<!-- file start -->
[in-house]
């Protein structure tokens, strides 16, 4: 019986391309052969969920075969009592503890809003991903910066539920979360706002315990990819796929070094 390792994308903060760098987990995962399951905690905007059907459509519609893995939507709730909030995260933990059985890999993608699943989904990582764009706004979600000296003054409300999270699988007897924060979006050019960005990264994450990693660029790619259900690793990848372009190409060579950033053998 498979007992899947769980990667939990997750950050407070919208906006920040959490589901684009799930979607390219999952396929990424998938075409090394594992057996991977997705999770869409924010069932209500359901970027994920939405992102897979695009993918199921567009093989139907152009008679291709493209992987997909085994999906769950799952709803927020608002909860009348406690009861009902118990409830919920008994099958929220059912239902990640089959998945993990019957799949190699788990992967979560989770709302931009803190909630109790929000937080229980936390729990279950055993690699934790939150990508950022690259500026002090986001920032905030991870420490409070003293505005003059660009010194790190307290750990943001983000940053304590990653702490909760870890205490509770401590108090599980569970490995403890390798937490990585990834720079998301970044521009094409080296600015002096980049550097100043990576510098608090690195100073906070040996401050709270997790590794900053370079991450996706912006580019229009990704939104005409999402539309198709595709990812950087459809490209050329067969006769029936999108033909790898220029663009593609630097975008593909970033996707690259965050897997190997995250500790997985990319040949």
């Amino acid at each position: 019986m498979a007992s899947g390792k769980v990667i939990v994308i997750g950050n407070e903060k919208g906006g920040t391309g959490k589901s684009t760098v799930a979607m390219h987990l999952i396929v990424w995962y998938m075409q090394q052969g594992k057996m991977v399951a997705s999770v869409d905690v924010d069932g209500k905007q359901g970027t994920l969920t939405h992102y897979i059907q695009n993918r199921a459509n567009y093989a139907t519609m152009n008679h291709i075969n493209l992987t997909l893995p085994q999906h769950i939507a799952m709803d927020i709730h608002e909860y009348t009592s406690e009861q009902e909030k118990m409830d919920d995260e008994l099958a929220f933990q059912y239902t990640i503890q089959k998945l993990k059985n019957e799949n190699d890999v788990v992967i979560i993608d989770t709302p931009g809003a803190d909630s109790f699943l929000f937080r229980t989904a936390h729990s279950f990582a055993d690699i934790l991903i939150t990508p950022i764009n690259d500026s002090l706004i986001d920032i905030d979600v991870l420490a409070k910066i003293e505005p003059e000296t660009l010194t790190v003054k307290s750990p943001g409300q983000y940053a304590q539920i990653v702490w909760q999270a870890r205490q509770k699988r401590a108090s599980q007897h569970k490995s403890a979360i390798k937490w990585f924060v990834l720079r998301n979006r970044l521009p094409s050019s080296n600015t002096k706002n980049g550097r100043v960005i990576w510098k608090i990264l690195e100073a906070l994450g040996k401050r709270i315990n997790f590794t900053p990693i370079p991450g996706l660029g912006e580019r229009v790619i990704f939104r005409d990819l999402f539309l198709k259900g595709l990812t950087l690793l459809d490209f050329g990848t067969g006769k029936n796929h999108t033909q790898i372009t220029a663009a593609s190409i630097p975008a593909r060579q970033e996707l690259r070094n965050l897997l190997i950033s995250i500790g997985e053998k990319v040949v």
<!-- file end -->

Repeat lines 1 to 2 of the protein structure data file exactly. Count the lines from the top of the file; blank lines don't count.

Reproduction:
[in-house]
């Protein structure tokens, strides 16, 4: 019986391309052969969920075969009592503890809003991903910066539920979360706002315990990819796929070094 390792994308903060760098987990995962399951905690905007059907459509519609893995939507709730909030995260933990059985890999993608699943989904990582764009706004979600000296003054409300999270699988007897924060979006050019960005990264994450990693660029790619259900690793990848372009190409060579950033053998 498979007992899947769980990667939990997750950050407070919208906006920040959490589901684009799930979607390219999952396929990424998938075409090394594992057996991977997705999770869409924010069932209500359901970027994920939405992102897979695009993918199921567009093989139907152009008679291709493209992987997909085994999906769950799952709803927020608002909860009348406690009861009902118990409830919920008994099958929220059912239902990640089959998945993990019957799949190699788990992967979560989770709302931009803190909630109790929000937080229980936390729990279950055993690699934790939150990508950022690259500026002090986001920032905030991870420490409070003293505005003059660009010194790190307290750990943001983000940053304590990653702490909760870890205490509770401590108090599980569970490995403890390798937490990585990834720079998301970044521009094409080296600015002096980049550097100043990576510098608090690195100073906070040996401050709270997790590794900053370079991450996706912006580019229009990704939104005409999402539309198709595709990812950087459809490209050329067969006769029936999108033909790898220029663009593609630097975008593909970033996707690259965050897997190997995250500790997985990319040949």